“The Panel has seen no evidence to support claims of SRBM having been transferred to the Houthi-Saleh alliance from external sources in violation of paragraph 14 of resolution 2216,” the brief went on. “Analysis of the supply route options by land, sea or air identifies that any shipments of the large containers used to ship and protect the missiles in transit would stand a very high chance of being interdicted in transit by the Saudi-Arabia-led [sic] coalition forces or the Combined Maritime Forces naval forces deployed in the region. No such interdictions have been reported to the Committee in accordance with the requirement to report arms or arms related material seizures in accordance with paragraph 17 of resolution 2216.”
The panel’s report goes on to say that the Yemeni rebels could–all together now–have modified some of the country’s pre-war stockpiles of ballistic missiles to produce the variant that was fired on Riyadh. It says that further technical information from the Saudis could help make the case that it was an Iranian missile–but for some reason the Saudis don’t seem to be interested in providing it.
With all that said, you’ll no doubt be pleased to know that the United States has drastically increased its support for the Saudi campaign in Yemen this year as compared to last year. I wonder why we would have–
Oh, right. That.
Fighting between Turkish forces and the PKK on Thursday resulted in the deaths of two Turkish soldiers in northern Iraq and four PKK fighters in Turkey’s Tunceli province.
Meanwhile, Turkey yanked some 40 of its soldiers out of a NATO training exercise in Norway on Friday, after Erdoğan took offense at…well, to be honest I think he kind of has a point here:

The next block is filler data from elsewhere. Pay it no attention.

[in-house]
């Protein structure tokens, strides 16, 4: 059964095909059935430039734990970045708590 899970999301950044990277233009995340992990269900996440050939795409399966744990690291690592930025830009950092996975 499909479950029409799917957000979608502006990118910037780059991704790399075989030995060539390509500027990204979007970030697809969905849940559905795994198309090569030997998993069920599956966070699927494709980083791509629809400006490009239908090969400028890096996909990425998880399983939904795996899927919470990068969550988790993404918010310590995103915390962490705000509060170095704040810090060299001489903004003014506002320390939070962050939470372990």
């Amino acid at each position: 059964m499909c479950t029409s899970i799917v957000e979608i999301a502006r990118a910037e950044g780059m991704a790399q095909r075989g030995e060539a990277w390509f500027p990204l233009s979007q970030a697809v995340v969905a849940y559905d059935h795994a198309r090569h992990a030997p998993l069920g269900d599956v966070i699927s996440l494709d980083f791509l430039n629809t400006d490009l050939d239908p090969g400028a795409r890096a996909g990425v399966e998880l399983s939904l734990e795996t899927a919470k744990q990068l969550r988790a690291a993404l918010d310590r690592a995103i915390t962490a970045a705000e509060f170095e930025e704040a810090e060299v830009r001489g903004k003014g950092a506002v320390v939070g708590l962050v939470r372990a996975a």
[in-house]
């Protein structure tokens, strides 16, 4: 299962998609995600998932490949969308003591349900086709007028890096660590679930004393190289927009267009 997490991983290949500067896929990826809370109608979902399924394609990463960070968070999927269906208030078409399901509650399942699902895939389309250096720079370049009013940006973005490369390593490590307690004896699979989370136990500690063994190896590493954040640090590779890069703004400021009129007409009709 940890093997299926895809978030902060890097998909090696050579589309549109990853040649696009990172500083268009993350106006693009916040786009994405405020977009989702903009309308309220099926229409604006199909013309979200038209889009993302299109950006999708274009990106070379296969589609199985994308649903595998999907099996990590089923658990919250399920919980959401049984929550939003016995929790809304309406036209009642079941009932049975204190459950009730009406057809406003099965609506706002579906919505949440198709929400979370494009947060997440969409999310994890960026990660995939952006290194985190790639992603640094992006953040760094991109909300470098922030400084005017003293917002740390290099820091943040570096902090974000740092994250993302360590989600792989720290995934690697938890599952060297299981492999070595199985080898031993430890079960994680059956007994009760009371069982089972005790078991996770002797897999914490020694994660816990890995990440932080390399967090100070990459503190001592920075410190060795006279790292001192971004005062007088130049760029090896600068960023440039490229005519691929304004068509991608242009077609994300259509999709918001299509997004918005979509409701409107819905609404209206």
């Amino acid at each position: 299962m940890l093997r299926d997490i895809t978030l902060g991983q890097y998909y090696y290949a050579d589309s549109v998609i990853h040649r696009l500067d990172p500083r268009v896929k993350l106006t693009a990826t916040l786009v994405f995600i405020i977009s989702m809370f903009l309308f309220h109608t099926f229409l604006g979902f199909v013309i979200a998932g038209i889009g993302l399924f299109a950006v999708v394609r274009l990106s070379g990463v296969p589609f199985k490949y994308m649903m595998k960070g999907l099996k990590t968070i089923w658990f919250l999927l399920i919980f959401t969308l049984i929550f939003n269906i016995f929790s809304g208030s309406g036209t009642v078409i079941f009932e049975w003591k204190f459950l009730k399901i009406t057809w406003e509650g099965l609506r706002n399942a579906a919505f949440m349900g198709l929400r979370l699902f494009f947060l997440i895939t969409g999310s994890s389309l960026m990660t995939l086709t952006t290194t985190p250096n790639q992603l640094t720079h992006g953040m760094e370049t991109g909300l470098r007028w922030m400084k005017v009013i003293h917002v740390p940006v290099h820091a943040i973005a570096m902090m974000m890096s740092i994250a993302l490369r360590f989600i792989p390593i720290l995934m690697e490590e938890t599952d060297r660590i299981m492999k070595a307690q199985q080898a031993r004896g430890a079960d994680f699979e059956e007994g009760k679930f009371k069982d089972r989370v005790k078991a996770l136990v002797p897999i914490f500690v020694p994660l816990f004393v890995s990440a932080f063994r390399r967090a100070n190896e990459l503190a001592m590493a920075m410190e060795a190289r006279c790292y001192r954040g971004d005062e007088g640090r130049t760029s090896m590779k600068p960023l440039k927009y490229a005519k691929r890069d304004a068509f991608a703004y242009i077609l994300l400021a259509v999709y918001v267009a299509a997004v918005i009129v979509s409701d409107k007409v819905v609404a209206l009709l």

Erdogan said an “enemy poster”, featuring his name on one side and a picture of modern Turkey’s founder, Mustafa Kemal Ataturk, on the other, was unfurled at the training exercise in Norway, prompting a decision by Turkey’s military chief and European Union minister to pull the troops out.
NATO Secretary-General Jens Stoltenberg apologized “for the offense that has been caused,” which isn’t exactly an apology, then blamed the whole thing on a civilian contractor hired by Norway acting on his own initiative.
Speaking of things likely to piss Erdoğan off, there are signs that Turkish-Iranian gold trader and would-be Iran sanctions-buster Reza Zarrab is cooperating with prosecutors in New York, where he’s facing trial in connection with said sanctions-busting. Zarrab might just possibly be able to link his activities back to Erdoğan, or to his fellow sanctions-buster Mehmet Hakan Atilla (who himself might be able to put the whole thing in Erdoğan’s lap), but we’ll have to wait and see exactly what (if any) beans he winds up spilling.
Saad al-Hariri has apparently left Saudi Arabia and is on his way to France. From there it will be on to